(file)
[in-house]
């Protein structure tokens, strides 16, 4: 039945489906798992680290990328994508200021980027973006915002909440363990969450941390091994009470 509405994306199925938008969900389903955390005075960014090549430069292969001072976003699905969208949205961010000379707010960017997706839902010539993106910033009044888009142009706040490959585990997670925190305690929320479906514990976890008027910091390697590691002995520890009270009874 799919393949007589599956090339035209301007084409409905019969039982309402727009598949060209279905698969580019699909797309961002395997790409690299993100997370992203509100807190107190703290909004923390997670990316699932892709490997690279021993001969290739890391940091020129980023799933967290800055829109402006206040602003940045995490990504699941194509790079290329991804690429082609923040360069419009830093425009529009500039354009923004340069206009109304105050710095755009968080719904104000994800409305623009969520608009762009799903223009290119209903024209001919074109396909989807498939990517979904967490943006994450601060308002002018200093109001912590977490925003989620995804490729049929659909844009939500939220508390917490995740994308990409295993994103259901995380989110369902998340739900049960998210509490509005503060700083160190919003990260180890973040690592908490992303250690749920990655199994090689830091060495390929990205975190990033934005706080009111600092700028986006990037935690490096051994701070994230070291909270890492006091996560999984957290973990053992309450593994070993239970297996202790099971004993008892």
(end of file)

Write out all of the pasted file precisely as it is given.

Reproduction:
[in-house]
């Protein structure tokens, strides 16, 4: 039945489906798992680290990328994508200021980027973006915002909440363990969450941390091994009470 509405994306199925938008969900389903955390005075960014090549430069292969001072976003699905969208949205961010000379707010960017997706839902010539993106910033009044888009142009706040490959585990997670925190305690929320479906514990976890008027910091390697590691002995520890009270009874 799919393949007589599956090339035209301007084409409905019969039982309402727009598949060209279905698969580019699909797309961002395997790409690299993100997370992203509100807190107190703290909004923390997670990316699932892709490997690279021993001969290739890391940091020129980023799933967290800055829109402006206040602003940045995490990504699941194509790079290329991804690429082609923040360069419009830093425009529009500039354009923004340069206009109304105050710095755009968080719904104000994800409305623009969520608009762009799903223009290119209903024209001919074109396909989807498939990517979904967490943006994450601060308002002018200093109001912590977490925003989620995804490729049929659909844009939500939220508390917490995740994308990409295993994103259901995380989110369902998340739900049960998210509490509005503060700083160190919003990260180890973040690592908490992303250690749920990655199994090689830091060495390929990205975190990033934005706080009111600092700028986006990037935690490096051994701070994230070291909270890492006091996560999984957290973990053992309450593994070993239970297996202790099971004993008892």